Last Saturday it was dive day! Our first open water dive with our dive club in Southampton Solent sport Sub-Aqua. I’m saying we because Evelyn and I did this together 🙂
A little bit of background. We joined the club with four girls; Rachel, Molly, Evelyn and I. Rachel and Molly are in the Ocean Diver group and Ev and I joined the Sports diver group (successive). We have all been in the pool a couple of times, training basic and rescue diver skills. On Tuesdays we also have theory lessons. Everything is ticked off – theory, pool and open water dives – before you can graduate your course and receive a certificate. Aside from the main course (Ocean or Sports diver), you can do skill development training. And this Saturday planned for one of those too.
- Drysuit diving skill
- Start with the open water dives for our Sports Diver course
This was going to be a full day, so we started early. I got up at 5.30 am and we left to drive to Vobster at 6.10 am. It was a 2-hour drive over to Vobster on small up- and downhill winding roads. I got carsick for the first time ever. When we got there we had to wait at the gate to open at 8.30.
Vobster is a lake specifically assigned for diving. It is an old quarry (steengroeve) filled with fresh water and also filled with loads of attractions. Cars, crushing works, a tunnel and even an old airplane wreck. The training platforms build along the walls are also very handy for training/instruction purposes. The water was freezing, but visibility was good, and (lucky me) there were fish around!
On arrival, we created dive groups and started gathering our gear. So much gear! I knew we would be handling more gear since this is drysuit diving, but I was overwhelmed by it all anyway. We were with 15 or so people. Finding 20 pieces of gear fit for your specific body, assembling it all the right way, under time pressure (we needed to be quick, otherwise not enough daylight hours for multiple dives in winter), combined with my perfectionism…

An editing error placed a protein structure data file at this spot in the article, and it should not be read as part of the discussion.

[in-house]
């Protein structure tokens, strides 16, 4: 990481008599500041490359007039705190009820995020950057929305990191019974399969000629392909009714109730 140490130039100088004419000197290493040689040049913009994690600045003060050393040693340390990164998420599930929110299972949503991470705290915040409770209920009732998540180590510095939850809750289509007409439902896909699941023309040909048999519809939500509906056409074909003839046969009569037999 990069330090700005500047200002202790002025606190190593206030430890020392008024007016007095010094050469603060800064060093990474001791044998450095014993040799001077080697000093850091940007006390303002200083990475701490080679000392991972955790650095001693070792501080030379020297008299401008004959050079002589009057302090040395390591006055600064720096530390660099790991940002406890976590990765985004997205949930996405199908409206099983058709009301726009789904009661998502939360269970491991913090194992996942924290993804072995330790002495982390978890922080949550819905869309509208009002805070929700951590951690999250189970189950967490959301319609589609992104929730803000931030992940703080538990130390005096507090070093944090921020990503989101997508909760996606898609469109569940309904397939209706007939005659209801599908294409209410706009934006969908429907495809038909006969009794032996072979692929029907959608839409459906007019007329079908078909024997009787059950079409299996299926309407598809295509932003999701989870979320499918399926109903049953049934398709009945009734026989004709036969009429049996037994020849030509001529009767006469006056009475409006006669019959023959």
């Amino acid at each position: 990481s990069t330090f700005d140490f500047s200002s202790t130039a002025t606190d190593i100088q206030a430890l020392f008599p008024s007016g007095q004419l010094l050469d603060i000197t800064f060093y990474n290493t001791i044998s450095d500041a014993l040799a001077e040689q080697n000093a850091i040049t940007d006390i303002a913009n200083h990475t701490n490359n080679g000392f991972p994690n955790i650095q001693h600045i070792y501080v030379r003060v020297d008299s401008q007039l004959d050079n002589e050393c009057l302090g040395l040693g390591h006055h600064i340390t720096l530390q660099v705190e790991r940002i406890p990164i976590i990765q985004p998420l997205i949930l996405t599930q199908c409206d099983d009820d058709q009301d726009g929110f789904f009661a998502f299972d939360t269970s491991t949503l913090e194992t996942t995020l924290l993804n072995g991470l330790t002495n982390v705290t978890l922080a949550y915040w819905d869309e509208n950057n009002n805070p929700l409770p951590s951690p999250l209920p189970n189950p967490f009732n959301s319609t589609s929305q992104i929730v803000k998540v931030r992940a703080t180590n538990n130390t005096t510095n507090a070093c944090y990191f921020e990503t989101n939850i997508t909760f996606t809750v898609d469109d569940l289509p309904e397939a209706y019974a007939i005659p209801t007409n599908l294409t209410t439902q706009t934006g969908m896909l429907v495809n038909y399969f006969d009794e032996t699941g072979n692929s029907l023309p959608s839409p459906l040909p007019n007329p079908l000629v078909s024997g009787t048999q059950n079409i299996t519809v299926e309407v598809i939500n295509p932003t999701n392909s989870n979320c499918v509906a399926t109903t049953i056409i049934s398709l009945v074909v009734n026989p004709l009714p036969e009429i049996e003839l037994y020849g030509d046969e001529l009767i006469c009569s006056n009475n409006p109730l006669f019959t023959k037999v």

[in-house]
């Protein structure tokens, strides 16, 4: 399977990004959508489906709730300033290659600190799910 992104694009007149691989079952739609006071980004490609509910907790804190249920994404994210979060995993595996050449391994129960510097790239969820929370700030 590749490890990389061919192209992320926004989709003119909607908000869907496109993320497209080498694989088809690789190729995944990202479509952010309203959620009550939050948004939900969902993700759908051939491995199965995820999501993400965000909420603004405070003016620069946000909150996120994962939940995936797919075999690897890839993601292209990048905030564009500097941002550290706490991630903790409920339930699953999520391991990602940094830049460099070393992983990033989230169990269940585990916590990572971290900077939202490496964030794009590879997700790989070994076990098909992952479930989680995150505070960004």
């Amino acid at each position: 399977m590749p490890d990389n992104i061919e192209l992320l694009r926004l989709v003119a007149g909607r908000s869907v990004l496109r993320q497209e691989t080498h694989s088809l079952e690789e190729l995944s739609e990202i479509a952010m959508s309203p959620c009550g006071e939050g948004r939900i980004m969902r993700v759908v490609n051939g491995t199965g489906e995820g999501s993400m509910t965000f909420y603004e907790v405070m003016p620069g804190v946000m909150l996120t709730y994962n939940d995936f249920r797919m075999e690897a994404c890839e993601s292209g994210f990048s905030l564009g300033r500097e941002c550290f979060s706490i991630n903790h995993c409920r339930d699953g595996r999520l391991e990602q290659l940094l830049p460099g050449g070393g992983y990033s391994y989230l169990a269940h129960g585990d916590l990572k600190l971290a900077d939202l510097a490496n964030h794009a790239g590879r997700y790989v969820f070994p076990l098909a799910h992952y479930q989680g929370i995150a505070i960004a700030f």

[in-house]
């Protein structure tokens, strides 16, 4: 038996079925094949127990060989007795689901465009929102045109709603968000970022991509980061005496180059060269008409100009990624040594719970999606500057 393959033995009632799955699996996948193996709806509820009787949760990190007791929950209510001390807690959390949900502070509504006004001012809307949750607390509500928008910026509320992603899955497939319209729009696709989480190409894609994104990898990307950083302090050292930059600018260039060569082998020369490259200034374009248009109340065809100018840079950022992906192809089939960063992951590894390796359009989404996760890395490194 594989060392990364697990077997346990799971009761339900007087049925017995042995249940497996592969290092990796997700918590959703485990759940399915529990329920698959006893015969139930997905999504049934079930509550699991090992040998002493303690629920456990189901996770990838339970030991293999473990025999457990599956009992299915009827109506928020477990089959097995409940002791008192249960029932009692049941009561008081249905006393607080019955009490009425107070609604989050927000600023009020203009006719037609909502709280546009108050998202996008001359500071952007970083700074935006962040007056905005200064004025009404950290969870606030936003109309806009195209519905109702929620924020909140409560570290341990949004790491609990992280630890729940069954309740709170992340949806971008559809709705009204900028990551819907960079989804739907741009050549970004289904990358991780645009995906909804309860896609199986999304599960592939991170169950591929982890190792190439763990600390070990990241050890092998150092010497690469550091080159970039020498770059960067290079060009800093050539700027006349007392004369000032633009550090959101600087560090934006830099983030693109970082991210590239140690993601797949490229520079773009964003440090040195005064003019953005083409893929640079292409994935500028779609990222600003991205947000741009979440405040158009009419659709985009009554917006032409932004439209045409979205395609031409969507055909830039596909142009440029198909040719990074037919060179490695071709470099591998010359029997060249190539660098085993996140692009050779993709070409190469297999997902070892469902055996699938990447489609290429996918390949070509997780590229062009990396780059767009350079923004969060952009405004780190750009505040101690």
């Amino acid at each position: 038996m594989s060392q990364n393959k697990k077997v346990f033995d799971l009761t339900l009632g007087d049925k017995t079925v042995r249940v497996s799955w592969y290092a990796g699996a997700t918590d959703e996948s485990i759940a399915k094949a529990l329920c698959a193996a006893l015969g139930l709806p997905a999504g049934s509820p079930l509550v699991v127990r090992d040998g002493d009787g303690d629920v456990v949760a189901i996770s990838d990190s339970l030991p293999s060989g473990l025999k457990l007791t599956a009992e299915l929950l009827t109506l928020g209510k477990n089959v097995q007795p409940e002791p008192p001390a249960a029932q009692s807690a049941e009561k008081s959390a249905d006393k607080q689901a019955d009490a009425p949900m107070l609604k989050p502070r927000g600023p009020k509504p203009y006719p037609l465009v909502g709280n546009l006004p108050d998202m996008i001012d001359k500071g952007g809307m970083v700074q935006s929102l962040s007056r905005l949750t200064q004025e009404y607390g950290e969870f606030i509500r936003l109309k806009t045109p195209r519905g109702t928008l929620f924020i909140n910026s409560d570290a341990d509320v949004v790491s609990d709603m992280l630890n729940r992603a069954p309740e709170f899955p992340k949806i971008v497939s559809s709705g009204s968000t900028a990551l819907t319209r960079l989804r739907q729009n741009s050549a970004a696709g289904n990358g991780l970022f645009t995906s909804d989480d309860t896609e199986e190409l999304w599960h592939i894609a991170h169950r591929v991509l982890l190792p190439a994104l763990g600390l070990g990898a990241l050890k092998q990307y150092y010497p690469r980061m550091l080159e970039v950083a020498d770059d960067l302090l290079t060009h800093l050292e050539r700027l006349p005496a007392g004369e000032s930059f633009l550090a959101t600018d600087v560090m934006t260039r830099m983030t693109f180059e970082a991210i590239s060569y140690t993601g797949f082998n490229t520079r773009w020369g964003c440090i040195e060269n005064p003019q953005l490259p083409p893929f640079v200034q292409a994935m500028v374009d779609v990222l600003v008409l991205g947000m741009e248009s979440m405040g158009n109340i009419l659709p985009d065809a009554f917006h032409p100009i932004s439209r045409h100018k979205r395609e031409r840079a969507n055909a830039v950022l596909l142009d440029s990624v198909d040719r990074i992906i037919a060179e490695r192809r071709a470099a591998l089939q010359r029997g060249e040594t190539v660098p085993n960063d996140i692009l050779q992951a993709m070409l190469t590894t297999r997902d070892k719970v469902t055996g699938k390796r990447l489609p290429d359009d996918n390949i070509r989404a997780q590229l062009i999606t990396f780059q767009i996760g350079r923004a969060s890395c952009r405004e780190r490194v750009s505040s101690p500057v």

It just was all very stressful. I could not decide for myself on most of my gear because it was mostly new. Others advise on what you need, with the best intentions of keeping you safe and happy. Terry (our club lead) had put in a lot of effort of finding out beforehand what everyone needed in terms of sizing etc. My drysuit, therefore, was the best fit! But it did not go this well for every part of my kit.
So the first dive, when we got in I turned out to be way overweight. I was literally sinking, even though I filled my BCD and drysuit full of air. I had 10 kg of weights on, way too much. But on top of that my mask came off and the strap broke. I panicked, already so stressed of the whole getting-ready-episode, and started crying, clung on the rails (which are luckily fixed along the walls of the shallowest training platform). One of my instructors Cath helped me out by taking off some weight and she got me a new mask.
The first dive was not my best one clearly. During the dive I got more used to the drysuit, the new instructors, and the lake. In the end I started enjoying it and I was also happy to see Evelyn being so good at it. The second dive I was way more relaxed, Evelyn and I were communicating a lot more and after that, I was hooked! Although it was very late after we came out from the second dive I asked Elena – our main instructor – ‘Let’s go again!?’. And she said ‘yes, but we have to hurry. Get your air tanks filled again.’
We got out from our third dive in the dark. It was after 4.30 pm already – the day went by so fast. In between each dive we have had a debrief, some warming up, eating, air filling and some waiting to release the nitrogen build-up in your body.
Underwater we saw a car, swam through an airplane, discovered a shipwreck and looked at sleeping fish. I hope to take some underwater pictures next time.
What a diary this blog post has become !
Last thing I wanted to tell is that as of Saturday we are Drysuit certified – nicely confirmed on our group Facebook page and we will receive a sticker for this on Tuesday.